The reductions in GVHD mortality and morbidity after a lower conditioning TBI dose is observed in several donor/host combinations. We next investigated whether this association between GVHD severity and higher TBI dose was observed when different histocompatibility antigens were used to stimulate GVHD. Figure 2 presents the data for survival, weight loss, and GVHD clinical scores when donors and host differ at a single class I major histocompatibility complex (MHC) antigen (bm1 → B6, Fig 2A) or at multiple minor histocompatibility (H) antigens (B10.BR → CBA, Fig 2B). The doses of TBI, T cells, and bone marrow were identical to those in the experiments in Fig 1. This last model was particularly important because studies in a similar model of GVHD to minor H antigens (B10.BR → AKR) had not shown significant differences in GVHD severity between 900 and 1,200 cGy TBI.8 Our data clearly show that a difference of 400 cGy in the dose of TBI increased GVHD in all parameters measured in all donor/recipient strain combinations. The total clinical GVHD score was again noted to be a more sensitive index than weight loss alone, capable of identifying significant GVHD earlier after BMT.

Fig. 2.

Reduction of GVHD mortality and morbidity in BMT across both isolated MHC class I (bm1 → B6; A) and minor histocompatible antigen barriers ( B10.BR → CBA; B) after reduced conditioning TBI. Solid symbols represent allogeneic groups 1,300 cGy TBI (•; n = 10) and 900 cGy TBI (▪; n = 10) and open symbols represent the syngeneic group 1,300 cGy TBI (○; n = 4 to 5). Relative bone marrow and T-cell inoculums were identical in all groups. (A) The percentage of survival: • v ▪ and ○, P < .001 by Wilcoxon signed rank-test, weight after BMT as a percentage of pretransplant weight; • v ▪, P < .01 from day 28 onward and • v ○, P < .02 from day 21 onward, clinical score; • v ▪, P < .01 from day 7 onward; ▪ v ○, P < .02 from day 28 onward. (B) The percentage of survival: • v ▪ and ○, P < .001 by Wilcoxon signed rank test, weight after BMT as a percentage of pretransplant weight; • v ▪, P < .01 from day 21 onward and • v ○, P < .02 from day 28 onward, clinical score; • v ▪, P < .01 from day 7 onward; ▪ v ○, P < .01 from day 14 onward.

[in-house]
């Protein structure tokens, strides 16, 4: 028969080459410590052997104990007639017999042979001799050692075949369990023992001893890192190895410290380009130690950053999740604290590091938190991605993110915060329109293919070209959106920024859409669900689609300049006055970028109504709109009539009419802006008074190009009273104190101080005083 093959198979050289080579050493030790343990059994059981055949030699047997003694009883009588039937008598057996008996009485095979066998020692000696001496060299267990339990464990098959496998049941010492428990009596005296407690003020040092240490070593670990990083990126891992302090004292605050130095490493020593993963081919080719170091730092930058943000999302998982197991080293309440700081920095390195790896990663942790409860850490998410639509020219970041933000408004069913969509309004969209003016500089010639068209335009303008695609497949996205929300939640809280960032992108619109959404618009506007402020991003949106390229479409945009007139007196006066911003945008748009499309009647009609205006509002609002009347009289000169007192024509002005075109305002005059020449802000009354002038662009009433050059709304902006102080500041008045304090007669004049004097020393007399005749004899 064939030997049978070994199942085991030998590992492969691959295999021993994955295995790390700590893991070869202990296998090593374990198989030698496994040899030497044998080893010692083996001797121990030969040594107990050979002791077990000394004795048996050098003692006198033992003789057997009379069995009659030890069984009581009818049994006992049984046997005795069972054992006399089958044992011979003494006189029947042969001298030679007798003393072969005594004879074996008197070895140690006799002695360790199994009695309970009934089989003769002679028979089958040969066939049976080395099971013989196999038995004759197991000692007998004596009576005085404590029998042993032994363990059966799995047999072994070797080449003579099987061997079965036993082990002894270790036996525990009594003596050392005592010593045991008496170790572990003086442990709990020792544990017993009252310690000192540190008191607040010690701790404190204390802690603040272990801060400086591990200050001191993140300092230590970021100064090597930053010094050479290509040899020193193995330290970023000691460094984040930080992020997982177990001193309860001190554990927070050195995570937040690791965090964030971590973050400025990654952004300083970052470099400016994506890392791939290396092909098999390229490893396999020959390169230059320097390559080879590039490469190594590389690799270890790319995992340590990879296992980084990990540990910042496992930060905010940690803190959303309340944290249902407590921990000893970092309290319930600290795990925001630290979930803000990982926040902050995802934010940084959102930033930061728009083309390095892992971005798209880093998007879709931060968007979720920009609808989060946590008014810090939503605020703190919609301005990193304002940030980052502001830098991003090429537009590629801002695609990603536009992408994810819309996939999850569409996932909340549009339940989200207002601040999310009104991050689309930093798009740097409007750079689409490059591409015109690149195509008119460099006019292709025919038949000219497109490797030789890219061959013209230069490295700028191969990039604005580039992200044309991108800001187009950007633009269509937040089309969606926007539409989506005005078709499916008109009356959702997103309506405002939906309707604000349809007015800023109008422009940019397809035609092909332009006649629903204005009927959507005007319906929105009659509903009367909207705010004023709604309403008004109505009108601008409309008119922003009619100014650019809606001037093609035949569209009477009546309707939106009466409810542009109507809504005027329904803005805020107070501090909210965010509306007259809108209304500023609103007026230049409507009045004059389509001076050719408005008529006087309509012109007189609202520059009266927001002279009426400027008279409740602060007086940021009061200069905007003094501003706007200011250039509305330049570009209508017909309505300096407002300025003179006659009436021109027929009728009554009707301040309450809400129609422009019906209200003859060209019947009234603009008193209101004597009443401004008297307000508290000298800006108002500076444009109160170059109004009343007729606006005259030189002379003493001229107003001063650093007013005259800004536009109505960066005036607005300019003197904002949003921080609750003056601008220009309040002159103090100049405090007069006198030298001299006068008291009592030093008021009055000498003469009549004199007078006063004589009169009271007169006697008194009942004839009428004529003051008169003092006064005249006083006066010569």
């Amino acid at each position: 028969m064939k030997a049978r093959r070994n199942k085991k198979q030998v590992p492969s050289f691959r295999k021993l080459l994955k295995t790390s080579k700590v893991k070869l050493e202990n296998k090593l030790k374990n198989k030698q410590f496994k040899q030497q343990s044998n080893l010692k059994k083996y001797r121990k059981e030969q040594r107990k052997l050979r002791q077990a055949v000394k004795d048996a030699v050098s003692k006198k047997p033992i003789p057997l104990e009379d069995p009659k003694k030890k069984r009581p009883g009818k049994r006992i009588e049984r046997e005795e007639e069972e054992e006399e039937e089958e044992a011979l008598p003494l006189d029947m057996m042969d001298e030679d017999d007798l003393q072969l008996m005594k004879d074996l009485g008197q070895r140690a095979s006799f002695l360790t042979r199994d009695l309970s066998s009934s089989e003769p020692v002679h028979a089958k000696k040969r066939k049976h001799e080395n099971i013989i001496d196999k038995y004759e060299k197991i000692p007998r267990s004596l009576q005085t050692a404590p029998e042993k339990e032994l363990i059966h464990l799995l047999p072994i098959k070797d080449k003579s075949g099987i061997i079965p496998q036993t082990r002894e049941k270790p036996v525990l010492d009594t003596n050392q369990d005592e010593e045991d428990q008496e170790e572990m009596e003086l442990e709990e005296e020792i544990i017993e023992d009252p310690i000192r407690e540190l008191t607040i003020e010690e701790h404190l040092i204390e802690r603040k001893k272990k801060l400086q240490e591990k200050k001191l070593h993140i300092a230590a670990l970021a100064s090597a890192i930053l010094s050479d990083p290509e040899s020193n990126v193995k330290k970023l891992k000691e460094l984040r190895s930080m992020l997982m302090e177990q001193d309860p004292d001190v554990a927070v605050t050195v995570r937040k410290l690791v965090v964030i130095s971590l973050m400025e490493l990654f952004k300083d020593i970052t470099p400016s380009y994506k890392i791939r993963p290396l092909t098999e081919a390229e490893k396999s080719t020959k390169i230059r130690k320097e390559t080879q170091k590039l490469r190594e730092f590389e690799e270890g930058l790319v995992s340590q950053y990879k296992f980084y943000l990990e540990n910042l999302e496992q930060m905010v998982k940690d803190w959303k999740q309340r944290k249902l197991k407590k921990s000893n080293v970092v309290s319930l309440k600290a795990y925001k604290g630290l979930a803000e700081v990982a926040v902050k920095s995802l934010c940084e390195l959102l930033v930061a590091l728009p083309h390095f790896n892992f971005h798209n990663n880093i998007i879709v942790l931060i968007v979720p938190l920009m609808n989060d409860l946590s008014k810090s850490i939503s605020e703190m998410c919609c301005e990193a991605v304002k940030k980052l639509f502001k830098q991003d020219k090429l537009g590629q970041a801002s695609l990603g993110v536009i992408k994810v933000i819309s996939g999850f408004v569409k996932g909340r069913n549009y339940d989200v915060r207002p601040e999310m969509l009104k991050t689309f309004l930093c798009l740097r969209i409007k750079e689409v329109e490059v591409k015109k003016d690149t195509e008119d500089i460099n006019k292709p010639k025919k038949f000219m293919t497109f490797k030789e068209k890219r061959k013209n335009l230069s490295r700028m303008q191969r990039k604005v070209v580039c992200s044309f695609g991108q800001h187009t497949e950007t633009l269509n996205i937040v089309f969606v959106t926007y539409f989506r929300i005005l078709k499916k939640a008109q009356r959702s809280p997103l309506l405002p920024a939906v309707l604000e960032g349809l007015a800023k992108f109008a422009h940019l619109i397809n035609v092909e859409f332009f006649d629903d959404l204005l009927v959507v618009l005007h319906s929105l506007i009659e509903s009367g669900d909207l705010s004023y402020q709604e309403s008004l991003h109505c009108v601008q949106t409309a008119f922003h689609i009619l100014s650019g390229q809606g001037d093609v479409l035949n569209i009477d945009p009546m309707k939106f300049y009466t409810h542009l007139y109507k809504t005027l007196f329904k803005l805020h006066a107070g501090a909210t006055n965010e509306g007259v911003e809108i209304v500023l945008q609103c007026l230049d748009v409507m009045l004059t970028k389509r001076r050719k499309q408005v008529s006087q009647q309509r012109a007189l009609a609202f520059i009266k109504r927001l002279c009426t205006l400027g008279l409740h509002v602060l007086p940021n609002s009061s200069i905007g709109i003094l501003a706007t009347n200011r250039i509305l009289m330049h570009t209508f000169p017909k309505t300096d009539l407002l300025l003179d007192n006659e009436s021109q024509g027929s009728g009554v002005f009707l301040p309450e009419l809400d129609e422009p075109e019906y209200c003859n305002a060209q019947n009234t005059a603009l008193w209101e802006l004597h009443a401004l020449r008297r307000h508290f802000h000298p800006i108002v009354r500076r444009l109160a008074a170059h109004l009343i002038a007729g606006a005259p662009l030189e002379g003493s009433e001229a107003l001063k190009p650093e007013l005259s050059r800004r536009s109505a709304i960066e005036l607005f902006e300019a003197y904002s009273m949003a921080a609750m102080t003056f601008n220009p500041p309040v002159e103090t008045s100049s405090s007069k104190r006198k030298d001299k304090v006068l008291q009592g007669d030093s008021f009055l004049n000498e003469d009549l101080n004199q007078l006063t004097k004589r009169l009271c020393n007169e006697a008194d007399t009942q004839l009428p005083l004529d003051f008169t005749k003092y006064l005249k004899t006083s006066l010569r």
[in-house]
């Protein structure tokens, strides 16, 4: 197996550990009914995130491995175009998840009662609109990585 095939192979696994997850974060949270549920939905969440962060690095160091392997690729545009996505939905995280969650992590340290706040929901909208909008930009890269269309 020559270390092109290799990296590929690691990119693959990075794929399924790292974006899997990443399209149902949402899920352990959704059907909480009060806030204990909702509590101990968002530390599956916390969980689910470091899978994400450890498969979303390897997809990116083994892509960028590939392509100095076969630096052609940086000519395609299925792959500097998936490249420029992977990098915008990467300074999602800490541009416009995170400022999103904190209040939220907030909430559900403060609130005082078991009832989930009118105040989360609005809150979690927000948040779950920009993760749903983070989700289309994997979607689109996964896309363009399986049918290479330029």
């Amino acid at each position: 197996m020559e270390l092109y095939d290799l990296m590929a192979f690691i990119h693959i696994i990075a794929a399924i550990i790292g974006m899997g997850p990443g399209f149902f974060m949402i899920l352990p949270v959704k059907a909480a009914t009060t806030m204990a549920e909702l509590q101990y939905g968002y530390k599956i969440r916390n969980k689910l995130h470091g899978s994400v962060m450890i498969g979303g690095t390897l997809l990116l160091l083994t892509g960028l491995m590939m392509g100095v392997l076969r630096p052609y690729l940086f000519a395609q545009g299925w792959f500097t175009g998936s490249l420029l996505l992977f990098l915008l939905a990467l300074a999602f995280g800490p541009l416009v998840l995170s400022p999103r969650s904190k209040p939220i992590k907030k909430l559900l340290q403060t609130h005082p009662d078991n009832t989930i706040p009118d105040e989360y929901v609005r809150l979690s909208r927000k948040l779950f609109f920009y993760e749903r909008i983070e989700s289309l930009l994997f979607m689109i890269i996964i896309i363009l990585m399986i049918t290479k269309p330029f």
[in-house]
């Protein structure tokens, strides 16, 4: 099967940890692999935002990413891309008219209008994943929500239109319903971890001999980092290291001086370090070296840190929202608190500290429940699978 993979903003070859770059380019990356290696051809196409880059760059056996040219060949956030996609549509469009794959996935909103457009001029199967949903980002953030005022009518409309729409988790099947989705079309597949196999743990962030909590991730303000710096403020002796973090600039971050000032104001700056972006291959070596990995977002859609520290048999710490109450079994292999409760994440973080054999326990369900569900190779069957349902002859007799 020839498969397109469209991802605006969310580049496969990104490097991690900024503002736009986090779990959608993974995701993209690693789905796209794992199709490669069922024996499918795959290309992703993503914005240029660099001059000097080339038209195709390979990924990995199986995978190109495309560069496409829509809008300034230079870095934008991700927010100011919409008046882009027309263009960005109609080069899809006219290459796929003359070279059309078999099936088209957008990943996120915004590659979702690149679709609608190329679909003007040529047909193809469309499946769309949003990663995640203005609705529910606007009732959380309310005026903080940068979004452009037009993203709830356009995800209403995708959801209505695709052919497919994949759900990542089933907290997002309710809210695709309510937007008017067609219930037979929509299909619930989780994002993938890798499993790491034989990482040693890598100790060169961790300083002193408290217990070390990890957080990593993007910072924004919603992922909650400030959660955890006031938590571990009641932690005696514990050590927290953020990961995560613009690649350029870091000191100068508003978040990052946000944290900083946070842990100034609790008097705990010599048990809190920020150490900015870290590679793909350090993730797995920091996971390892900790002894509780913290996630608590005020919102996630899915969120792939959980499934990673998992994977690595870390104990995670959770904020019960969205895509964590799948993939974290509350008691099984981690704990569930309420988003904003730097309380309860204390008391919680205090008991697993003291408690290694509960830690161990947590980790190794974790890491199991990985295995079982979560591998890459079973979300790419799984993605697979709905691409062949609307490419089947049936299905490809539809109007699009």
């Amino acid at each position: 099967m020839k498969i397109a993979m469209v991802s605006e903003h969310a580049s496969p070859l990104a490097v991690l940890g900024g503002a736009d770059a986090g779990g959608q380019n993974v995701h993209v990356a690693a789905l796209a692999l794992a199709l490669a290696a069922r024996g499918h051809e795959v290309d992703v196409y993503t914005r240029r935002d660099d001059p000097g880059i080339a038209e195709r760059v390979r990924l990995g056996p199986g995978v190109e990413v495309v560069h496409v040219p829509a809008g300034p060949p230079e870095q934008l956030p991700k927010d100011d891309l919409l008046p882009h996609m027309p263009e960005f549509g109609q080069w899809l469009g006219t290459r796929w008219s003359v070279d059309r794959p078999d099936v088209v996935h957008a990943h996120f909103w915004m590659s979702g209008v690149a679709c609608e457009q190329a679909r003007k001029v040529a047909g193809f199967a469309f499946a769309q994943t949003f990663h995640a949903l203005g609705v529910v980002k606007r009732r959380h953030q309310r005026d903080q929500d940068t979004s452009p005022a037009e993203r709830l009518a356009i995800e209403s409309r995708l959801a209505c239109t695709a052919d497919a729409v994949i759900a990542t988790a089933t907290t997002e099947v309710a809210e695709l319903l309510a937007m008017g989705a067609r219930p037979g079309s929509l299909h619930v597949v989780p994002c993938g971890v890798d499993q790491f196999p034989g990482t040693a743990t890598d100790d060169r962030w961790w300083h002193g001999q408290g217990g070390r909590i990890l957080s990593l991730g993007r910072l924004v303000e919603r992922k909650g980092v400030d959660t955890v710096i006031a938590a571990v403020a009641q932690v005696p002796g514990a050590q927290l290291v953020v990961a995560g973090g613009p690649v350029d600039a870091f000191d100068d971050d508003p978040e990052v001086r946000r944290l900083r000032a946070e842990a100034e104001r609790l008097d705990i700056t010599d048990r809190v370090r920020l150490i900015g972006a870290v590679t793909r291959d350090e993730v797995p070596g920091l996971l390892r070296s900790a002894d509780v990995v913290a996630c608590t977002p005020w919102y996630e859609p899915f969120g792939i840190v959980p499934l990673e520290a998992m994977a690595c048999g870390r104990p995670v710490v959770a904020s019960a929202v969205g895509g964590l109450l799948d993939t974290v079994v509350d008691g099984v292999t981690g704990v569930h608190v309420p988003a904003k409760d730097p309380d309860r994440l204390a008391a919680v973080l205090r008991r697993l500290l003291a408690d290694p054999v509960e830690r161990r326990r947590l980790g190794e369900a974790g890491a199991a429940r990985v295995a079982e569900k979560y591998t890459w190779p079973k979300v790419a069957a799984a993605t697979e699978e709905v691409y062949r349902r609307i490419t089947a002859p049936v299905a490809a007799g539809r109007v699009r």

Fig. 2.

Reduction of GVHD mortality and morbidity in BMT across both isolated MHC class I (bm1 → B6; A) and minor histocompatible antigen barriers ( B10.BR → CBA; B) after reduced conditioning TBI. Solid symbols represent allogeneic groups 1,300 cGy TBI (•; n = 10) and 900 cGy TBI (▪; n = 10) and open symbols represent the syngeneic group 1,300 cGy TBI (○; n = 4 to 5). Relative bone marrow and T-cell inoculums were identical in all groups. (A) The percentage of survival: • v ▪ and ○, P < .001 by Wilcoxon signed rank-test, weight after BMT as a percentage of pretransplant weight; • v ▪, P < .01 from day 28 onward and • v ○, P < .02 from day 21 onward, clinical score; • v ▪, P < .01 from day 7 onward; ▪ v ○, P < .02 from day 28 onward. (B) The percentage of survival: • v ▪ and ○, P < .001 by Wilcoxon signed rank test, weight after BMT as a percentage of pretransplant weight; • v ▪, P < .01 from day 21 onward and • v ○, P < .02 from day 28 onward, clinical score; • v ▪, P < .01 from day 7 onward; ▪ v ○, P < .01 from day 14 onward.